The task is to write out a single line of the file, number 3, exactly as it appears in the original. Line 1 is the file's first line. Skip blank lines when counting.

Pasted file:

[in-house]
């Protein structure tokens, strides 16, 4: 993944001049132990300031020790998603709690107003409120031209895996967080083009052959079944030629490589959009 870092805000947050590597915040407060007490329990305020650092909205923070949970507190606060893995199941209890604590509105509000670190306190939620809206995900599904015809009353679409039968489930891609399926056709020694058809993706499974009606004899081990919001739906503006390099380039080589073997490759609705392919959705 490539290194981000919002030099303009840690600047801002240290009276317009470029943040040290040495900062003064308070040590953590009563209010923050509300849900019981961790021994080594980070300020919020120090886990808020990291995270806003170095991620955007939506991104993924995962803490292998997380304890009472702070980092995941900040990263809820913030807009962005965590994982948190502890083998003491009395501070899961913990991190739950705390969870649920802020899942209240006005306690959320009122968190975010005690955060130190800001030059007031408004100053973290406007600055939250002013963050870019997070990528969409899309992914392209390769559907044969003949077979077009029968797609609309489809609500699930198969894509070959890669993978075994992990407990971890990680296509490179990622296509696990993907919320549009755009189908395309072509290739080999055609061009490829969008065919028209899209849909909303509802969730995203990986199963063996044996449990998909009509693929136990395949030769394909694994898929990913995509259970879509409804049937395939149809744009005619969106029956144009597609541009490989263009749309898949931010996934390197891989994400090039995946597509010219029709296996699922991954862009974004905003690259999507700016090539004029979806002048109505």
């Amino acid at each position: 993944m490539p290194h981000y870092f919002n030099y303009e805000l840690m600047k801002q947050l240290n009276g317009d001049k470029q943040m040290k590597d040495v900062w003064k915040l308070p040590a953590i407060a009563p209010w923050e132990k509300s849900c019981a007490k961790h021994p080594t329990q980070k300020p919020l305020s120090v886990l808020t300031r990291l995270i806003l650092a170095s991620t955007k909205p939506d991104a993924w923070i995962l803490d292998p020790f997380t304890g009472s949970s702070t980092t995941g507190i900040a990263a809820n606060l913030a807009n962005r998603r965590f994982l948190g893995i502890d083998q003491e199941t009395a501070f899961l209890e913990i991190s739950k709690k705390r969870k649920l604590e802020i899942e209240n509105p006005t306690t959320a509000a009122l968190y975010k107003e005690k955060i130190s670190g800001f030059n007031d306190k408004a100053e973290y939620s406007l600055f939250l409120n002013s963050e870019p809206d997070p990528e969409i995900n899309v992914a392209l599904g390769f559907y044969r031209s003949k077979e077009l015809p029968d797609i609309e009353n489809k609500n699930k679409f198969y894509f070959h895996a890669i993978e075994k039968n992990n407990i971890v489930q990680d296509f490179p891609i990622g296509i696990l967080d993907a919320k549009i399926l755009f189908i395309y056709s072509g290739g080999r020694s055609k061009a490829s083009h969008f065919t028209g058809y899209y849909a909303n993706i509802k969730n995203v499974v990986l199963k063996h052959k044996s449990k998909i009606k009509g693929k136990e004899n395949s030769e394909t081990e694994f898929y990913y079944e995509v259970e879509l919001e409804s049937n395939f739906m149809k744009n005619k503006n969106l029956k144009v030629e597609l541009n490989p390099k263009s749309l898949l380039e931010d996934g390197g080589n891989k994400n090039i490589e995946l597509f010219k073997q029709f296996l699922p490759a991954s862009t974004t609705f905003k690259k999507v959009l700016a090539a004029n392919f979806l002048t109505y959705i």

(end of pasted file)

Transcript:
């Amino acid at each position: 993944m490539p290194h981000y870092f919002n030099y303009e805000l840690m600047k801002q947050l240290n009276g317009d001049k470029q943040m040290k590597d040495v900062w003064k915040l308070p040590a953590i407060a009563p209010w923050e132990k509300s849900c019981a007490k961790h021994p080594t329990q980070k300020p919020l305020s120090v886990l808020t300031r990291l995270i806003l650092a170095s991620t955007k909205p939506d991104a993924w923070i995962l803490d292998p020790f997380t304890g009472s949970s702070t980092t995941g507190i900040a990263a809820n606060l913030a807009n962005r998603r965590f994982l948190g893995i502890d083998q003491e199941t009395a501070f899961l209890e913990i991190s739950k709690k705390r969870k649920l604590e802020i899942e209240n509105p006005t306690t959320a509000a009122l968190y975010k107003e005690k955060i130190s670190g800001f030059n007031d306190k408004a100053e973290y939620s406007l600055f939250l409120n002013s963050e870019p809206d997070p990528e969409i995900n899309v992914a392209l599904g390769f559907y044969r031209s003949k077979e077009l015809p029968d797609i609309e009353n489809k609500n699930k679409f198969y894509f070959h895996a890669i993978e075994k039968n992990n407990i971890v489930q990680d296509f490179p891609i990622g296509i696990l967080d993907a919320k549009i399926l755009f189908i395309y056709s072509g290739g080999r020694s055609k061009a490829s083009h969008f065919t028209g058809y899209y849909a909303n993706i509802k969730n995203v499974v990986l199963k063996h052959k044996s449990k998909i009606k009509g693929k136990e004899n395949s030769e394909t081990e694994f898929y990913y079944e995509v259970e879509l919001e409804s049937n395939f739906m149809k744009n005619k503006n969106l029956k144009v030629e597609l541009n490989p390099k263009s749309l898949l380039e931010d996934g390197g080589n891989k994400n090039i490589e995946l597509f010219k073997q029709f296996l699922p490759a991954s862009t974004t609705f905003k690259k999507v959009l700016a090539a004029n392919f979806l002048t109505y959705i």